One in­vest­ment project is the $ 370 mil­lion re- lin­ing of the No 5 blast fur­nace at BlueScope’s Port Kem­bla steel­works, which will be­gin in March 2009 and will take about 100 days. The fur­nace cur­rently pro­duces ap­prox­i­mately 2.6 mil­lion tonnes of hot metal per year.

The project will be a com­pre­hen­sive over­haul of the fa­cil­ity,’’ O’Mal­ley said. It will re­store the blast fur­nace to peak op­er­at­ing con­di­tion and se­cure our iron­mak­ing ca­pac­ity for many years. Do­mes­tic ex­ter­nal sales are not ex­pected to be ma­te­ri­ally af­fected dur­ing the project, and we have con­tacted ex­port cus­tomers who will be af­fected and they will make al­ter­na­tive ar­range­ments dur­ing the re­line pe­riod.’’

O’Mal­ley also points to plans to up­grade the sin­ter plant in May 2009 for $ 134 mil­lion, and in New Zealand there are two projects in the fea­si­bil­ity stage that will cap­i­talise on the com­pany’s iron sand re­sources.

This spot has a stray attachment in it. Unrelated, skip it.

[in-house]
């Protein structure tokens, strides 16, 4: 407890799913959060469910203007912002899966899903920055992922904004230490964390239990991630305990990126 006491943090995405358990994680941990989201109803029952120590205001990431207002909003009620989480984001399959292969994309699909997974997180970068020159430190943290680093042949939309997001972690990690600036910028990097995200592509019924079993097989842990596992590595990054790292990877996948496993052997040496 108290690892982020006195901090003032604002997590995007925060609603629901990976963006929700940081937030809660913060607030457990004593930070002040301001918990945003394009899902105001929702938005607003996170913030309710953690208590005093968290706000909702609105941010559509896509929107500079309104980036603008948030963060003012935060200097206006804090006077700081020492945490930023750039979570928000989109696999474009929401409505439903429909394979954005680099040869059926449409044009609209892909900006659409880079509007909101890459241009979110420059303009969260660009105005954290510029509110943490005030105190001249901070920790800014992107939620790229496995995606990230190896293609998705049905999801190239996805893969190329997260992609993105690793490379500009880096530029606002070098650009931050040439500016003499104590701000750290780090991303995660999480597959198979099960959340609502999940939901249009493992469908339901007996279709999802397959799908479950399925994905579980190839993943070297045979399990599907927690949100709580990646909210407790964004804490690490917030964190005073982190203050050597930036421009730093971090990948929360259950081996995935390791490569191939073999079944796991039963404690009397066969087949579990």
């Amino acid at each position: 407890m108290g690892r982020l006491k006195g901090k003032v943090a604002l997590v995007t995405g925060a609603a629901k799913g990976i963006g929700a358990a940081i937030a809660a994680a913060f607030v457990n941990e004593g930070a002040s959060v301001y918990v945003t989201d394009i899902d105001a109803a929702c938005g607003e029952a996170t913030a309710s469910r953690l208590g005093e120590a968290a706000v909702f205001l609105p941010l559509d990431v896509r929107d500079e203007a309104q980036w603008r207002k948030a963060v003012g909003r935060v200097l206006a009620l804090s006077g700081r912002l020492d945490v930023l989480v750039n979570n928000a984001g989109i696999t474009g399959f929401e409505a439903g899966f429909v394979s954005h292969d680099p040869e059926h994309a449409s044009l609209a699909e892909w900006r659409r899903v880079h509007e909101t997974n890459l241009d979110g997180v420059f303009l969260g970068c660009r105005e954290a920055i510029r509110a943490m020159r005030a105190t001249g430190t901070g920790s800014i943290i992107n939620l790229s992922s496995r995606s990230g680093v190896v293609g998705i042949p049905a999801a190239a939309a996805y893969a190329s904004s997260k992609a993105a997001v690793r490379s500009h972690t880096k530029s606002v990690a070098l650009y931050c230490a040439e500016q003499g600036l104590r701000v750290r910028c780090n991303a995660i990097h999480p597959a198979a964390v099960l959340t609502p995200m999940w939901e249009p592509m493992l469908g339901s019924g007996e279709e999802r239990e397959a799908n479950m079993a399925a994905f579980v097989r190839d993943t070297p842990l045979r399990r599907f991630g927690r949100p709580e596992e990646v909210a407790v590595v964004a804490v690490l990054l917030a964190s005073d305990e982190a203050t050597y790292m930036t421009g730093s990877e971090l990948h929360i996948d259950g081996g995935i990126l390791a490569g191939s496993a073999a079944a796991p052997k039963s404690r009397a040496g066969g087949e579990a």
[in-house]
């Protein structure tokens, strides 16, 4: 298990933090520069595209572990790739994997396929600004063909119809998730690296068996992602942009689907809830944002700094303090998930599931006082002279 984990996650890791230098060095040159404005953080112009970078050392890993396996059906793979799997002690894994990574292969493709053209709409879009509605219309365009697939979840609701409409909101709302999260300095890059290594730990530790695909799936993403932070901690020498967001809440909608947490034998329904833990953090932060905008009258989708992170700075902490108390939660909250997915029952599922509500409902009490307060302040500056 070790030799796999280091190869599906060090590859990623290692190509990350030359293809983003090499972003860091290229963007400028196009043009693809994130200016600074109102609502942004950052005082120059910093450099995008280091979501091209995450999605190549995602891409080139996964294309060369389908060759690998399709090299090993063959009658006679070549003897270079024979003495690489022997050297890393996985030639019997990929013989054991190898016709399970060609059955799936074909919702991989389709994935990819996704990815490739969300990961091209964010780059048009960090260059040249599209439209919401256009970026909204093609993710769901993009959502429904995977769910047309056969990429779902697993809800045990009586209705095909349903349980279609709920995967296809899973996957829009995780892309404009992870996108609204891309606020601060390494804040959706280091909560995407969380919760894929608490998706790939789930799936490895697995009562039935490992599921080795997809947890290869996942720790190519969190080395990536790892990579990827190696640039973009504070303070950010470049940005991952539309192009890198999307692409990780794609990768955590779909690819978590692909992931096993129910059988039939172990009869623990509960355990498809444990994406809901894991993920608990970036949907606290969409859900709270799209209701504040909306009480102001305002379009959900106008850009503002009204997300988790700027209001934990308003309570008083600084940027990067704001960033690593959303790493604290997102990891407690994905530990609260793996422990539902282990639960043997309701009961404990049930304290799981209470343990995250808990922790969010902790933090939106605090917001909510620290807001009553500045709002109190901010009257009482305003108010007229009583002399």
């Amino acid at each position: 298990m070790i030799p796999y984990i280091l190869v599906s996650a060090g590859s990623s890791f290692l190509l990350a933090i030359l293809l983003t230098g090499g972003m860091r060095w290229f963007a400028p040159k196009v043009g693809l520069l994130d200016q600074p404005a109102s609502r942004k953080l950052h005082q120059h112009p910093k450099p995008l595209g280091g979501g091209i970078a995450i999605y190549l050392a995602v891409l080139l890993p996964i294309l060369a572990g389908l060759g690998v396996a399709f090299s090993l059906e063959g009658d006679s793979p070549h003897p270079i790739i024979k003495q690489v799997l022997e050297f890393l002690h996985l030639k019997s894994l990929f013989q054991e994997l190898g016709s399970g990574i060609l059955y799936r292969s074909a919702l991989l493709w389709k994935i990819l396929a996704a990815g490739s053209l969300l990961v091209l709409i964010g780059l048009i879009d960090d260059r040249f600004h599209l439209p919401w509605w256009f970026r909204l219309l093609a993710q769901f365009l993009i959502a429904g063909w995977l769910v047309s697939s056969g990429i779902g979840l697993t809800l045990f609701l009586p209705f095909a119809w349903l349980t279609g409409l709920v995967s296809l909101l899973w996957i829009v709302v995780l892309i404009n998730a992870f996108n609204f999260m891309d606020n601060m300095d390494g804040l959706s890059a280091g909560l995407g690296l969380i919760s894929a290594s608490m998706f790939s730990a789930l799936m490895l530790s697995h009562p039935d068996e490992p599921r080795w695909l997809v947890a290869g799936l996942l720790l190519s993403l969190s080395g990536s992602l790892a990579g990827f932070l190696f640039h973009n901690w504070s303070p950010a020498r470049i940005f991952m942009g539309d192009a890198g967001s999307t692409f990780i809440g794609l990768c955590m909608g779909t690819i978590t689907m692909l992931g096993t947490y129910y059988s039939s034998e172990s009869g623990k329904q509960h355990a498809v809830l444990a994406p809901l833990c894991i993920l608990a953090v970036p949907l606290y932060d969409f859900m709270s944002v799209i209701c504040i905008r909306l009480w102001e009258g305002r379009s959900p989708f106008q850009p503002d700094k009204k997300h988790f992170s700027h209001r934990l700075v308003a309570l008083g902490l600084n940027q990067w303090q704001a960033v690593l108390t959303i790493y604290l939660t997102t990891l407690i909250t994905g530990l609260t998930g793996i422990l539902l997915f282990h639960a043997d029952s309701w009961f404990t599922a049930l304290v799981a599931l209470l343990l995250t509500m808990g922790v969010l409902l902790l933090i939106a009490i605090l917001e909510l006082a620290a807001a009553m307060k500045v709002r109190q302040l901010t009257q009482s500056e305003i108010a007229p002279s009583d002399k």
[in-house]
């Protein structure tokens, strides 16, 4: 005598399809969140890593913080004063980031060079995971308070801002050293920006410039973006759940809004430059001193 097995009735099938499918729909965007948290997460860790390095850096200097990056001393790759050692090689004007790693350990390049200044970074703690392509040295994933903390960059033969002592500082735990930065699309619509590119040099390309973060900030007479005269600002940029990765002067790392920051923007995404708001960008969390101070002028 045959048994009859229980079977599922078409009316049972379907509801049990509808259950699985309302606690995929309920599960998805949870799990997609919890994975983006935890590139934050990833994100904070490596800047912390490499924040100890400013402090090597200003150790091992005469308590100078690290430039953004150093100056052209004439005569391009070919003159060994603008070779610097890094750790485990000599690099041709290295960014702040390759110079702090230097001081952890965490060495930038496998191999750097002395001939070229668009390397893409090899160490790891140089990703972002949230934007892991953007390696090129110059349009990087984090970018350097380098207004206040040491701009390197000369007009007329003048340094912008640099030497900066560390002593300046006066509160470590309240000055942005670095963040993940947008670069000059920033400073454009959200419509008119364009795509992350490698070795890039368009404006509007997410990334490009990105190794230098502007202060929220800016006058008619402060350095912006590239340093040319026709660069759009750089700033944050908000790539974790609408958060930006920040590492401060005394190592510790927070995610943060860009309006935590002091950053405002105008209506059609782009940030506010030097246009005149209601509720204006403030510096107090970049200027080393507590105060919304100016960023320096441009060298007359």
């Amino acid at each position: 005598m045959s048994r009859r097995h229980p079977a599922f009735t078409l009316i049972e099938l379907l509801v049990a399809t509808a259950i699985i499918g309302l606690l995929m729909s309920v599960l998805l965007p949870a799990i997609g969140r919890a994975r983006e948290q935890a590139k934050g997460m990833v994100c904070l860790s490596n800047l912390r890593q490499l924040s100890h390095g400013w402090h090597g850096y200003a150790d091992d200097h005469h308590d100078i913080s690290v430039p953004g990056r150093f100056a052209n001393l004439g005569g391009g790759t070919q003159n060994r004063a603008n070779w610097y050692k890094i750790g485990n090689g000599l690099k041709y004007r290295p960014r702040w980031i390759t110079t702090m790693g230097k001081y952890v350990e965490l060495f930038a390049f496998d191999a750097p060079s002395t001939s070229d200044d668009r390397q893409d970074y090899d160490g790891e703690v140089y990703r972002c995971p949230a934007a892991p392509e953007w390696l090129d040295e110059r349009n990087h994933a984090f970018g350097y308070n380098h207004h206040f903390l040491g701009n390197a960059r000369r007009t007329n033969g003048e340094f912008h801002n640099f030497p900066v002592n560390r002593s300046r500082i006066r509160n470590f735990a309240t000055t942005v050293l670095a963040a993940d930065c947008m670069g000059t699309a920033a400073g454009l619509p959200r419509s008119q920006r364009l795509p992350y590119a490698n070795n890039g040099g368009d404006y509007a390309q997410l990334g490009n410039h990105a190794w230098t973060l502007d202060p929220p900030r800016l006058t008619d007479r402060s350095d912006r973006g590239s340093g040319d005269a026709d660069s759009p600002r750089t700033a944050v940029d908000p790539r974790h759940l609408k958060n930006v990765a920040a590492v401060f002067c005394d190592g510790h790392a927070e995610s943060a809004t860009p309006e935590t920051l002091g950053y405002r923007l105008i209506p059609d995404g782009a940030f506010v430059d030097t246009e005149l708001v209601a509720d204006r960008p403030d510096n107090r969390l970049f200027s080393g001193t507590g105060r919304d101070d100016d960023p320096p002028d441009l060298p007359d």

An­other de­vel­op­ment at the Port Kem­bla steel­works is a pro­posed $ 1 bil­lion co­gen­er­a­tion plant, cur­rently in the fea­si­bil­ity plan­ning stage. The plant will take byprod­uct gases that would oth­er­wise be flared and use them to gen­er­ate elec­tric­ity that can be put back into the elec­tric­ity grid — up to 120 megawatts of baseload elec­tric­ity and up to 220MW if peak­ing ca­pac­ity is added. By most es­ti­mates, the co- gen­er­a­tion plant will save about 800,000 tonnes of green­house gas emis­sions from en­ter­ing the at­mos­phere ev­ery year.

O’Mal­ley sees the co- gen­er­a­tion plant as a key part of the com­pany’s strat­egy on the en­vi­ron­ment, which, he says, is re­ceiv­ing in­creas­ing at­ten­tion from the man­age­ment team and the board.